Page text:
Accessible Robotic Programming for Students with Disabilities (ARoPability)
Robotics-based activities has been shown to encourage non-traditional students to consider careers in computing and has even been adopted as part of core computer-science curriculum at a number of Universities. Unfortunately, the concept of non-traditional student in this arena has not traditionally extended to encompass students with visual or physical impairments. As such, this research investigated the use of alternative interface modalities to engage students with disabilities in robotics-based programming activities. We focused on answering questions such as “What characteristics of robotics-based activities need to be transformed to engage students with visual impairments?” “What technologies can be adapted to enable achievement of robotics-based programming activities for students with physical impairments?” “Are there existing teaching modalities already employed by educators that can be used to train these new computing professionals?” and “What methods can be exploited to broaden participation in computing for students with visual or physical impairments?” Originally funded by NSF, this effort primarily targets elementary and middle school students with disabilities in order to engage during the critical years and hosted a number of robotics camps in conjunction with Children’s Healthcare of Atlanta, the Center for the Visually Impaired, and the National Federation of the Blind. We have continued this effort and host our own camps with funding from the Linda J. and Mark C. Smith Endowed Chair funds.
A Socially-Interactive Robotic Tutor
Adaptive learning is an educational method that utilizes computers as an interactive teaching device. Intelligent tutoring systems, or educational agents, use adaptive learning techniques to adapt to each student’s needs and learning styles in order to individualize learning. Effective educational agents should accomplish two essential goals during the learning process – 1) monitor engagement of the student during the interaction and 2) apply behavioral strategies to maintain the student’s attention when engagement decreases. To fill the gap between computer-based education and human tutors, it has been theorized that robotic-based education (RBE) can approach the effectiveness of human tutors by coupling methods in computer-based education with human-equivalent behavioral cues of engagement. As such, in this research, we designed such a robotic educational agent that uses social-interaction for re-engagement during the learning process.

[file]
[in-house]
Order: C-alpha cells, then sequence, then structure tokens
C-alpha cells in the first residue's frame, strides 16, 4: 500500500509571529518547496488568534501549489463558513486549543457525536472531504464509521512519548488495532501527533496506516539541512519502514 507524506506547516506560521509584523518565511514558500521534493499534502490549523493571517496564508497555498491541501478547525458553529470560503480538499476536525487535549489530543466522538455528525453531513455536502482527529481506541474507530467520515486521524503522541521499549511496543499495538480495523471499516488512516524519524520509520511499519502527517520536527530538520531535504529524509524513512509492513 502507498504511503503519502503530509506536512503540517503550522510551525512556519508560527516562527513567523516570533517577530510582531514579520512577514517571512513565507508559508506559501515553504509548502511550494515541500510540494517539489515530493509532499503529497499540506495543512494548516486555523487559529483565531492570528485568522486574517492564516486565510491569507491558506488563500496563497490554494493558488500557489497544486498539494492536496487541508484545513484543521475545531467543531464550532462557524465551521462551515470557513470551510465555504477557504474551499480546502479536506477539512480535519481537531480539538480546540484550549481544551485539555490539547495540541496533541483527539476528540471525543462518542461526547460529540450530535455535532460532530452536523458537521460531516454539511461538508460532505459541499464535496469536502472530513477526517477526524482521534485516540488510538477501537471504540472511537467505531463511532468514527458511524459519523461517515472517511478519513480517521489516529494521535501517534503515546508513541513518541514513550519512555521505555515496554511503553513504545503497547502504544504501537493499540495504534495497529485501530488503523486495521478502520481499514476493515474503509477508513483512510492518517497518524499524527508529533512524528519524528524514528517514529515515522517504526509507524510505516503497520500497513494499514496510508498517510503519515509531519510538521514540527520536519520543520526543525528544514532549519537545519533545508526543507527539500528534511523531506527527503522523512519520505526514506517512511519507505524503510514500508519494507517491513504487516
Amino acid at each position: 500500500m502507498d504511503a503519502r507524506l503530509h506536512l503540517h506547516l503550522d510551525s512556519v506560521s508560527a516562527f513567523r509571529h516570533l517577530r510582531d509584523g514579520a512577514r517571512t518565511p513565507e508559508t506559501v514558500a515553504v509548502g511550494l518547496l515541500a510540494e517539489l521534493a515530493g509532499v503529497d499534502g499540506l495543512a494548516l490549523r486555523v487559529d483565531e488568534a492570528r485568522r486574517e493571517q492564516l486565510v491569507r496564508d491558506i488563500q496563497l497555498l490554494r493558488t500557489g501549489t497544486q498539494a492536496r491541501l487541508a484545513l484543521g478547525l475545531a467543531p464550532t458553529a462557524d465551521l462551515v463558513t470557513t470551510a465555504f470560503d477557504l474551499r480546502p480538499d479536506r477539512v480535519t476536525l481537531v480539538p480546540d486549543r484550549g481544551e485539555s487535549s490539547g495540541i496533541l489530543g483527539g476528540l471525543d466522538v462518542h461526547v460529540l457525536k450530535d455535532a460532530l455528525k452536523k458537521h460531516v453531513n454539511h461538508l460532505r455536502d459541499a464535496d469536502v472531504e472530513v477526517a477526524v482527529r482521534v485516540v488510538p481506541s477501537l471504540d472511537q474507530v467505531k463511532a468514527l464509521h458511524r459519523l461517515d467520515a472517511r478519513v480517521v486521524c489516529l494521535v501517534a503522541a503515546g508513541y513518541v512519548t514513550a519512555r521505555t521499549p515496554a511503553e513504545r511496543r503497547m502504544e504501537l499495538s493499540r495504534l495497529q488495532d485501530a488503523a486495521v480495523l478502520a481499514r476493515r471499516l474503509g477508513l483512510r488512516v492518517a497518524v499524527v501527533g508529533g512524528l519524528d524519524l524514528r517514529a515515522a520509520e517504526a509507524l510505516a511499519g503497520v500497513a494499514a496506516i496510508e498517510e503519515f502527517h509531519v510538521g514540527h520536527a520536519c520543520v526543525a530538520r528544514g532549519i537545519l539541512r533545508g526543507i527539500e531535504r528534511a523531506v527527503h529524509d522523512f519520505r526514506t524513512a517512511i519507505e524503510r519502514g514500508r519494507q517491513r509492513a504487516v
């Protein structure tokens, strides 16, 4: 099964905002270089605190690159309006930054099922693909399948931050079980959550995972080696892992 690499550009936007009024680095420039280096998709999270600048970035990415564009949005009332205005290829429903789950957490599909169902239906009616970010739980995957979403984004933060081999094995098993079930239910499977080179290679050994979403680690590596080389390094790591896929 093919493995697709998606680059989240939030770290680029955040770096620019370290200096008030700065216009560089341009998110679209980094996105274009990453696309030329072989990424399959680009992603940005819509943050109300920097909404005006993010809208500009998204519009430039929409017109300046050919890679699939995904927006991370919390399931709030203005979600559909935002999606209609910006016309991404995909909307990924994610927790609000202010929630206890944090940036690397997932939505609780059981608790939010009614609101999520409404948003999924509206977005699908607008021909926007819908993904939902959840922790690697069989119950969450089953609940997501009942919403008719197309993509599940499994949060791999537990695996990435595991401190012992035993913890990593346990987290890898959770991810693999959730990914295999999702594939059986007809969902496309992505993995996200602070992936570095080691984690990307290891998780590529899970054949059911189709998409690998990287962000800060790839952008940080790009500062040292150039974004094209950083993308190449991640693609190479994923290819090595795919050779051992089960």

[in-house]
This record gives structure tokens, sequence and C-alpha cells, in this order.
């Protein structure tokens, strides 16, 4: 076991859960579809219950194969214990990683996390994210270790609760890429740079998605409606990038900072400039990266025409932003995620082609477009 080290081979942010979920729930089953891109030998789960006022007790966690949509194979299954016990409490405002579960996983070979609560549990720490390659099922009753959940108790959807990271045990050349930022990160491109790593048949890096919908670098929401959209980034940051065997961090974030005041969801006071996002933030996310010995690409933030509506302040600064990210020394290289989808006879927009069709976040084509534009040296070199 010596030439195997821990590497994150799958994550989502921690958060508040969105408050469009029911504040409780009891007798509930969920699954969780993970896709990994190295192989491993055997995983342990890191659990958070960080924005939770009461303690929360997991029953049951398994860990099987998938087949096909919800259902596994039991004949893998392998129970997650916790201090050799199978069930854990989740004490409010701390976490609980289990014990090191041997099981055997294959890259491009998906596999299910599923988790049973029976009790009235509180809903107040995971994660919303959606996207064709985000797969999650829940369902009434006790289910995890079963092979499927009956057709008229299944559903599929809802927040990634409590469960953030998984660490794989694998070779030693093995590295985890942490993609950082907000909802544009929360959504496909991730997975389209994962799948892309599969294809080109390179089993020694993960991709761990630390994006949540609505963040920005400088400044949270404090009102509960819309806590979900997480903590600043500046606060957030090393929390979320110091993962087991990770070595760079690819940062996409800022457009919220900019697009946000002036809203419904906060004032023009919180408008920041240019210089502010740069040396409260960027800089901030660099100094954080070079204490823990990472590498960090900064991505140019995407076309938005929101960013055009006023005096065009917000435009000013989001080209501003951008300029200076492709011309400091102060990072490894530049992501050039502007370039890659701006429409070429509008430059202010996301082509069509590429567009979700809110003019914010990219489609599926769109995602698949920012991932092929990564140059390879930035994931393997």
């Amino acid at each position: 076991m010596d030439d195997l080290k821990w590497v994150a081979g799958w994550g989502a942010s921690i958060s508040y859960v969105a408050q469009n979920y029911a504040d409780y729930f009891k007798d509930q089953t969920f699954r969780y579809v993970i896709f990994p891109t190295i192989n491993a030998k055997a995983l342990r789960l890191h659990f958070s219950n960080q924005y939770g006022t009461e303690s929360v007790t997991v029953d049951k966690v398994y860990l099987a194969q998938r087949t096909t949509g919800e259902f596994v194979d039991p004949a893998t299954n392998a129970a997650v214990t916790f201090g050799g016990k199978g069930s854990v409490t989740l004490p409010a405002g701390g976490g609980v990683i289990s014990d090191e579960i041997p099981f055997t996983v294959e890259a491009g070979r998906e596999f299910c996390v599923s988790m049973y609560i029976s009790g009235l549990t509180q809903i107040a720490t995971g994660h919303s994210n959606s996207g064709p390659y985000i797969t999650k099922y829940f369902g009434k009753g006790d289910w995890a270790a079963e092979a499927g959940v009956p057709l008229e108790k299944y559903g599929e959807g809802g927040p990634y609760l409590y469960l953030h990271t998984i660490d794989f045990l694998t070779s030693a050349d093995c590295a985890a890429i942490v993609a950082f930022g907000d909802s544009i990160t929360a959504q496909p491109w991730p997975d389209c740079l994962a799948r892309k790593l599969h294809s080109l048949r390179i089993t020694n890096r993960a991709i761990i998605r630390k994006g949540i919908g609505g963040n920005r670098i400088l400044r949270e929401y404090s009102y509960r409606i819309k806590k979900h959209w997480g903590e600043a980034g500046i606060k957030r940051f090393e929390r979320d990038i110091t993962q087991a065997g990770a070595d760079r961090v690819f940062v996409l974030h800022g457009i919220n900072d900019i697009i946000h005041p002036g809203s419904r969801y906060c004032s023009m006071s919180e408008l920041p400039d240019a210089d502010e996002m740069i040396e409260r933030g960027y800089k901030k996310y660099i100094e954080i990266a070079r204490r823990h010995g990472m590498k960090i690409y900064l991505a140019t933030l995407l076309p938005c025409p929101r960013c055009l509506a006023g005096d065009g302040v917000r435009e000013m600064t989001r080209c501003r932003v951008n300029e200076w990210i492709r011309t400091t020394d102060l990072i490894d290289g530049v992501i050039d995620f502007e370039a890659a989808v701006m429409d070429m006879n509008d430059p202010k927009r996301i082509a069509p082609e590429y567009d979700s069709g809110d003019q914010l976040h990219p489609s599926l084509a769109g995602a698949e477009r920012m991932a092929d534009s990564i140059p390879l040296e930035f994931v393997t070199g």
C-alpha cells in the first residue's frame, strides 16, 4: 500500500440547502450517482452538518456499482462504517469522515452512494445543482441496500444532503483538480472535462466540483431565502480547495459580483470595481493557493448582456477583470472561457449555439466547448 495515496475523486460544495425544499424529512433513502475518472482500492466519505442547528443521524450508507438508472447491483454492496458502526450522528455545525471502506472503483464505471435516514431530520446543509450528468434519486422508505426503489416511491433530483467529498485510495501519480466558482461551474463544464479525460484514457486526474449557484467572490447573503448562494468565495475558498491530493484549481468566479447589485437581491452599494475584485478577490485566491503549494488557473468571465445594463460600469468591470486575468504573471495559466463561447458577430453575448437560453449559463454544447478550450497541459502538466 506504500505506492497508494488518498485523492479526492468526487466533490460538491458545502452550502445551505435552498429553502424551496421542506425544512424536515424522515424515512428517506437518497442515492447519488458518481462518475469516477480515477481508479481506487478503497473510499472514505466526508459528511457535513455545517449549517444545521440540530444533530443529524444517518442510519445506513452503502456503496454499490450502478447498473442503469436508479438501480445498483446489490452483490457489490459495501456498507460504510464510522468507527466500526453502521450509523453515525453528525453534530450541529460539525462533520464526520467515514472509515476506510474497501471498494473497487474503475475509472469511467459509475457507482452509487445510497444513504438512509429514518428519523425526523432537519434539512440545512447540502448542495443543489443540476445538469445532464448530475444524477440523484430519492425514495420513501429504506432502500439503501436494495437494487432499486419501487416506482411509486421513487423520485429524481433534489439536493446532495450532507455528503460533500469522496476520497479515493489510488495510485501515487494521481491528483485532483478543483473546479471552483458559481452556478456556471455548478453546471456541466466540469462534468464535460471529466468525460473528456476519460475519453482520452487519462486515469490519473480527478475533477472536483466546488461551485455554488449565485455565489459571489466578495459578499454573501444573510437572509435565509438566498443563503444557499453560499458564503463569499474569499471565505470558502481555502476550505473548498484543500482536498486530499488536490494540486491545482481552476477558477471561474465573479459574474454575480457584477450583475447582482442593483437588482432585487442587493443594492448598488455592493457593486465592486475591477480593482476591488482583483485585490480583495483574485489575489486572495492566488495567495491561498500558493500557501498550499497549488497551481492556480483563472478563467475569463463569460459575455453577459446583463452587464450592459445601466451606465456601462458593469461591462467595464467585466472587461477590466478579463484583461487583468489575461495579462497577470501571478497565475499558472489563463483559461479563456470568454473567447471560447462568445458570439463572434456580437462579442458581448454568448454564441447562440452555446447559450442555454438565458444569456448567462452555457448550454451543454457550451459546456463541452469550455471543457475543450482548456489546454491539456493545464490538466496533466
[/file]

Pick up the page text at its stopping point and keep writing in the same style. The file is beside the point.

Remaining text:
Mars 2020 (Retired 2012)
Computer adventure games has grown in appeal to the younger generation, and yet, exposure to adventure games alone does not provide direct mechanisms to improve computer-science related skills. As such, we have developed a robotic adventure game that embeds high-level computer science concepts as part of the game scenario. The explicit purpose of this delivery mechanism is to introduce middle school students to fundamental concepts of programming. The underlying model is that by capitalizing on the popularity of computer games to teach basic computer science concepts to younger students, we can increase their desire to pursue a STEM-related career in the future. These robotics and computer science concepts were taught through a number of Saturday and summer middle-school camps held at Georgia Tech throughout the year.
ARTSI (Retired 2012)
The ARTSI (Advancing Robotics Technology for Societal Impact) Alliance is a collaborative education and research project centered around robotics for healthcare, the arts, and entrepreneurship. Spelman College, a historically black college (HBCU) for women led the alliance in partnership with several other HBCUs and Research I (R1) institutions. Georgia Institute of Technology was one of the R1 members with a focus on training and mentoring in the area of healthcare robotics.